Golden Tea Room
This tea room is a faithful replica of the Golden Tea Room built by the great general Toyotomi Hideyoshi in 1586, when he took a portable golden tearoom to the Imperial Palace in Kyoto in order to hold a tea ceremony for Emperor Ogimachi. In January of the following year he had a portable golden tea room moved from Osaka Castle to the Ko-gosho. Here he held a tea party, known as the Grand Kitano Tea Ceremony, at which he himself offered tea to the emperor and Court nobles. Hideyoshi moved the golden tea room not only from Osaka Castle, but also from the castle to Nagoya Castle in Hizen, where he had shifted his headquarters to supervise the dispatch of the expeditionary force to Korea in 1592. The golden tea room was destroyed after the death of Hideyoshi.
Please enjoy the flowery, gorgeous flavor of Momoyama culture together with the rustic simplicity (wabisuki) most fully expressed in the form of the tea ceremony.
Nearly four centuries later it has been reconstructed in MOA Museum, under the supervision of the architect Sutemi Horiguchi, a great authority of Sukiya architecture, through an exhaustive analysis of various historical documents written and left by court nobles, warriors, foreign missionaries, and tea ceremony masters.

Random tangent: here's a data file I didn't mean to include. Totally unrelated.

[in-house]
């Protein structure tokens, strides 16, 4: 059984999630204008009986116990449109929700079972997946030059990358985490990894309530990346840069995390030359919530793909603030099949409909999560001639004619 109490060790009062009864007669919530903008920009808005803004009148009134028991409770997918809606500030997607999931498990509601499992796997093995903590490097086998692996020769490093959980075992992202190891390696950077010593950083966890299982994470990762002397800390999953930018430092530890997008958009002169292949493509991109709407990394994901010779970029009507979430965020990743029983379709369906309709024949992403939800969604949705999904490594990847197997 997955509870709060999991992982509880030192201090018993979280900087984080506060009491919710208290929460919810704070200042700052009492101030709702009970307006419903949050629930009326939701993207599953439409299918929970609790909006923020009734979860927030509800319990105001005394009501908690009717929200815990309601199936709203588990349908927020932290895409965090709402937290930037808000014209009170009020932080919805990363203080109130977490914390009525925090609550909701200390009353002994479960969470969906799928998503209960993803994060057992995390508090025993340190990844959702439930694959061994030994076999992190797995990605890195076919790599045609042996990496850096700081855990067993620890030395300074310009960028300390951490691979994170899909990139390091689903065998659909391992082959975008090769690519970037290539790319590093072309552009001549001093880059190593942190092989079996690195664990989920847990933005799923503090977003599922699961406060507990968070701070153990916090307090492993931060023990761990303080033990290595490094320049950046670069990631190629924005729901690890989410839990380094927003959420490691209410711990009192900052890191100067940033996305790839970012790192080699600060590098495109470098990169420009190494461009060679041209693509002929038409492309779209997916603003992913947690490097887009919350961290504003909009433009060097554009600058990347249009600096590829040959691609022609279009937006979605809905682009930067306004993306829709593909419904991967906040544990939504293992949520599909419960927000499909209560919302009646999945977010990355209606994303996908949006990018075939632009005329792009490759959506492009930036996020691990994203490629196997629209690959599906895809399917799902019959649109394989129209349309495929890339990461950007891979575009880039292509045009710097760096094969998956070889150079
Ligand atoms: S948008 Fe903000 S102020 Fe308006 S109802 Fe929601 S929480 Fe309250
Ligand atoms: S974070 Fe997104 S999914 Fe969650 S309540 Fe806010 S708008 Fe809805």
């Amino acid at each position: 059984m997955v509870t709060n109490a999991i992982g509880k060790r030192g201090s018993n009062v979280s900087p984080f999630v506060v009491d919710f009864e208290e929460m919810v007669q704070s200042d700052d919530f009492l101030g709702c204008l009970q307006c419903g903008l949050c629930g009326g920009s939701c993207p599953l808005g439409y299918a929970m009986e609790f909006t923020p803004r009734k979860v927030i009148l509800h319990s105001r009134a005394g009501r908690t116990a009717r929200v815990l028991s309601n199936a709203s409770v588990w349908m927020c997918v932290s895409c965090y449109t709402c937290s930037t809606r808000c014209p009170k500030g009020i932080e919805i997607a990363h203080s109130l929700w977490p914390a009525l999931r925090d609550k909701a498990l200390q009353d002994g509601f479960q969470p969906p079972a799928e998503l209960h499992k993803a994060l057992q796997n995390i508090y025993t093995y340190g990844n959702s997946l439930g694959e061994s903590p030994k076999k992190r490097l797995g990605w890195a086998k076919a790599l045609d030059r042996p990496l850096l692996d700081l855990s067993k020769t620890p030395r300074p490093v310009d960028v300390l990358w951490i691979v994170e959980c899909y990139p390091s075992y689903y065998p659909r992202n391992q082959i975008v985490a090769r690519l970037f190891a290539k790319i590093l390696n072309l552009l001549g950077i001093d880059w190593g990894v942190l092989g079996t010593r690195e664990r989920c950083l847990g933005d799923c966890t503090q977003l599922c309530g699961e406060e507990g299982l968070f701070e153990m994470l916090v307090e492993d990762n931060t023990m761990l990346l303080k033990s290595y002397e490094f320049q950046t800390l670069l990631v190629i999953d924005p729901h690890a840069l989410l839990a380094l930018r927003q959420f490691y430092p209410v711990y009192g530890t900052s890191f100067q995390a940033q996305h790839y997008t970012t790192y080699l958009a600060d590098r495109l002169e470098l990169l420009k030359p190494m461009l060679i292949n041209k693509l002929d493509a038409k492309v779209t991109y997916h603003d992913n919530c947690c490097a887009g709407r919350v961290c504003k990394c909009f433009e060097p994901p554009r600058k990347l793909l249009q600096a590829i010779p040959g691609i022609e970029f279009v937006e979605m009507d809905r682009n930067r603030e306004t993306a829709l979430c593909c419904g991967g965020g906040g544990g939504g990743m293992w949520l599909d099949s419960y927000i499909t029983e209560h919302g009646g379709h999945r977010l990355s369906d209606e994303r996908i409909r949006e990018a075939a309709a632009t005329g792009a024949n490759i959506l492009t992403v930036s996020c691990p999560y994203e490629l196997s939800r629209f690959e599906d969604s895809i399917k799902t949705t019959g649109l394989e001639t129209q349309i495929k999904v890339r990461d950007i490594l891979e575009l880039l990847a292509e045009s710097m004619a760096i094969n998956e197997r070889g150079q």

Same as the one built by Toyotomi Hideyoshi, this replica is portable and can be disassembled. The size of each construction member was calculated from the historical documents and structural requirements.
A set of gold tea utensils displayed in the golden tea room are reproductions of a set of bronze tea utensils which include Rikyu’s black lacquered daisu and gold karamono that have been handed down in the Omotesenke family at Fushin’an tearoom. Approximately 50kg of gold was used to restore these tea utensils.
Instead of shoji paper, red silk fabric was used for the screens. The fabric has the paulownia patterns favored by Hideyoshi modeled after the karakami printed paper used for the Koshoin of Katsura Rikyu Imperial Villa.